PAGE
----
Maybe Don Draper would have appreciated James Madison, the only president to have a prominent New York City avenue named for him.
That Madison Avenue would become home to the new nation’s advertising industry represents an unlikely tribute to the attention-averse founding father. Madison didn’t like receiving credit for helping organize the 1787 Constitutional Convention, which prevented the infant United States from perhaps splitting into three smaller confederacies. He also drafted the amendments that became the Bill of Rights.
“There’s such a mismatch between what Madison achieved and the attention he gets today,” David O. Stewart, a Washington, D.C., lawyer and author of “Madison’s Gift: Five Partnerships That Built America,” said recently.
“He is ignored.”
Many of Madison’s contemporaries also shrugged him off. A fellow Virginian, John Randolph, derided Madison for being “always some great man’s mistress … first Hamilton’s, then Jefferson’s.”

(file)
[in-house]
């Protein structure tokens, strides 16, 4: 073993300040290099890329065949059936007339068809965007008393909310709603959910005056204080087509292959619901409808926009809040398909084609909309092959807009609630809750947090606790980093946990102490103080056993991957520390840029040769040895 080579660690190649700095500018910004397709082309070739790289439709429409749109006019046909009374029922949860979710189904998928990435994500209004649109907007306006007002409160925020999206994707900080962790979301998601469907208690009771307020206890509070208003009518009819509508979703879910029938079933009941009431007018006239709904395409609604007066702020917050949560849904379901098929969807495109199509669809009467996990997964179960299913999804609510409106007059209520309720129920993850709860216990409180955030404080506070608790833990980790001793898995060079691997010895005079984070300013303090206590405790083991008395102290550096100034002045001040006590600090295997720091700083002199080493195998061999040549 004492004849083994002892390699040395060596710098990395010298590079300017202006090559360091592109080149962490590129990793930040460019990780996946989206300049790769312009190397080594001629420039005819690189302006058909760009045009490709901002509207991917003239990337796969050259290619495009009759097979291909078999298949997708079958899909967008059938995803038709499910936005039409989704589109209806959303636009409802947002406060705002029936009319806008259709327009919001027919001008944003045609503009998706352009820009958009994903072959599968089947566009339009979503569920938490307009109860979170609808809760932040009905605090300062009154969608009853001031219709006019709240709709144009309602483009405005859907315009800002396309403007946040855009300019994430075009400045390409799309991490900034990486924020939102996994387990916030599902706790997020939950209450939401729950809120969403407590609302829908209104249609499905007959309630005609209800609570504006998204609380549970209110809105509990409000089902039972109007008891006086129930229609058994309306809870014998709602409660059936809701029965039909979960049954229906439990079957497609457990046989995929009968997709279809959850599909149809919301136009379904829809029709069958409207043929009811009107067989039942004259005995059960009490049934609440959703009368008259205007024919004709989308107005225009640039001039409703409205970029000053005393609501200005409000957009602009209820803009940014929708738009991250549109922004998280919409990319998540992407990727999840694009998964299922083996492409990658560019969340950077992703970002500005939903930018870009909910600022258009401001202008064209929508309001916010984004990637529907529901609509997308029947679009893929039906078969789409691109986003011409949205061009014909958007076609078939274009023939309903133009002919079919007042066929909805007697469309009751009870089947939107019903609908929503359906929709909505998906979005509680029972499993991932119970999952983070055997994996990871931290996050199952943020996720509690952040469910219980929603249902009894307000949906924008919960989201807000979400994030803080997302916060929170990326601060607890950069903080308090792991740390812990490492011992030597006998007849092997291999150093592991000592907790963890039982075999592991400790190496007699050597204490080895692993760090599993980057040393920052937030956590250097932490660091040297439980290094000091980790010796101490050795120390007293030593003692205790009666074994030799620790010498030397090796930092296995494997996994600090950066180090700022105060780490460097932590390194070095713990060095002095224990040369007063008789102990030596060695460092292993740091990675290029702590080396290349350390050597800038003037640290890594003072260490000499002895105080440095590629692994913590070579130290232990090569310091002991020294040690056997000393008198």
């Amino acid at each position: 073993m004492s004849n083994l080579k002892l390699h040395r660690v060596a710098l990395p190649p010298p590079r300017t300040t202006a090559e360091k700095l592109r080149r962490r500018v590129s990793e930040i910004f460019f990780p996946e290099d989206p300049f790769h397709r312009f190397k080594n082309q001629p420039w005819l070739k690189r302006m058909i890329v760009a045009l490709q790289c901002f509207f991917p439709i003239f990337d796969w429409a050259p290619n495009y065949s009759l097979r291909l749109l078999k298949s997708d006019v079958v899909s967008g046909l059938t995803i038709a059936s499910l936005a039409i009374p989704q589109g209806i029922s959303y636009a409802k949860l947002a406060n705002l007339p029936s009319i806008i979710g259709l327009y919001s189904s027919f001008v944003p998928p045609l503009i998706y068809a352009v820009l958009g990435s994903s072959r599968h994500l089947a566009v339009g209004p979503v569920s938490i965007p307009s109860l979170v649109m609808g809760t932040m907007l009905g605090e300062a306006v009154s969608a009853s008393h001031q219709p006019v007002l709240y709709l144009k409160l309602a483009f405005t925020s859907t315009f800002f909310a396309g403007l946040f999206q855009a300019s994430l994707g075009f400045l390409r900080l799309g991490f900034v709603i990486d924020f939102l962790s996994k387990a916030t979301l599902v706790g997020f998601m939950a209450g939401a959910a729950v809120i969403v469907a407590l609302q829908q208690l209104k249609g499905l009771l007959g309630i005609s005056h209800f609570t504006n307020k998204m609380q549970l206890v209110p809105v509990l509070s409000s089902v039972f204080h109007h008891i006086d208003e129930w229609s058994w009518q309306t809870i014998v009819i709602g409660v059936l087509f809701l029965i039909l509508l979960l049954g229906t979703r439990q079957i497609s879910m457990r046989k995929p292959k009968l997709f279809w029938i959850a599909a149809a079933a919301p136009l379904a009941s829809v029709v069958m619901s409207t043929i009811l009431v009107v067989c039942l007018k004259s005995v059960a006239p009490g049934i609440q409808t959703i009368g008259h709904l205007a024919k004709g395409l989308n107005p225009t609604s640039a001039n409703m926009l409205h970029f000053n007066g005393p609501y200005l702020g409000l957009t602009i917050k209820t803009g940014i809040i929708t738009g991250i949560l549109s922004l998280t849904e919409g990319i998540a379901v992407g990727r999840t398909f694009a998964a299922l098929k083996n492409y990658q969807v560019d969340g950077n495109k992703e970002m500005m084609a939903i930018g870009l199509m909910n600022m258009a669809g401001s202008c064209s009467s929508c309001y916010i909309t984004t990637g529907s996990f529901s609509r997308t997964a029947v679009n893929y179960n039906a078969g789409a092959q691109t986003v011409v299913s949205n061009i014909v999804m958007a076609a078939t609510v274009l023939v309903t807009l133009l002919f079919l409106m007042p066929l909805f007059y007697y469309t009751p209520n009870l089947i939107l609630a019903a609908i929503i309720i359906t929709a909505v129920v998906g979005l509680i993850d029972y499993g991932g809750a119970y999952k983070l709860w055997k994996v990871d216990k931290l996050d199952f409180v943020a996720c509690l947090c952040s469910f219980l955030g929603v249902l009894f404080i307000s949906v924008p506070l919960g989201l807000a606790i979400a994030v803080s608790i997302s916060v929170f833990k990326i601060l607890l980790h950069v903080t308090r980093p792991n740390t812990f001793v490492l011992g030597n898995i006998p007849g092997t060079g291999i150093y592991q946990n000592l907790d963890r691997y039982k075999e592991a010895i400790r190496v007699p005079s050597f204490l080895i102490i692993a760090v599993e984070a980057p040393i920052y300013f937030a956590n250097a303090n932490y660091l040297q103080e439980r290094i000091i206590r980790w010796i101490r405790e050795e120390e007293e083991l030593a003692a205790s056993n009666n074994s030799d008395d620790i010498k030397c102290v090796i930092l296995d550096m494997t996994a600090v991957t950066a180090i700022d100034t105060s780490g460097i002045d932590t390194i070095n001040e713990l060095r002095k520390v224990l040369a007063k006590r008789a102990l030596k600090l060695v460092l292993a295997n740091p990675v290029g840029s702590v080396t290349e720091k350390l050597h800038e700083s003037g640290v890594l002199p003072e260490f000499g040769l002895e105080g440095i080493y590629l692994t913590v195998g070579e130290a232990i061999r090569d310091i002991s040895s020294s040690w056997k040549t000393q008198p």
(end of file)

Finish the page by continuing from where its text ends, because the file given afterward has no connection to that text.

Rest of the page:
The British burned the Executive Mansion on Madison’s watch. He also remained conflicted about slavery, on both a presidential and personal level. Madison once wrote that “where slavery exists the republican theory becomes still more fallacious…” Still, as president, Madison housed his own slaves in the Executive Mansion’s cellar and later in life sold slaves to reduce his debt.
But if Madison’s modern legacy is listless, he likely wouldn’t mind. Stewart describes Madison’s “gift” as his skill at building consensus among more vivid personalities such as George Washington, Alexander Hamilton, Thomas Jefferson and James Monroe.
“Madison was a brilliant collaborator, and he played well with others,” Stewart said.
In that context, Madison’s marriage to Dolley Payne Todd was wise as well. Those attending Madison’s inaugural reception at the Executive Mansion monitored the path of the woman known as “The Presidentress” by noting the progress of her feathered silk turban through the crush of guests.
“They made a great team,” Stewart said. “Dolley would wear this bright costume that you couldn’t miss, and James would be off in the corner, discussing business.”
Stewart speaks at 6:30 p.m. Thursday at the Kansas City Public Library’s Plaza Branch, 4801 Main St. His appearance is co-presented by the Truman Library Institute. For more info, go to KCLibrary.org.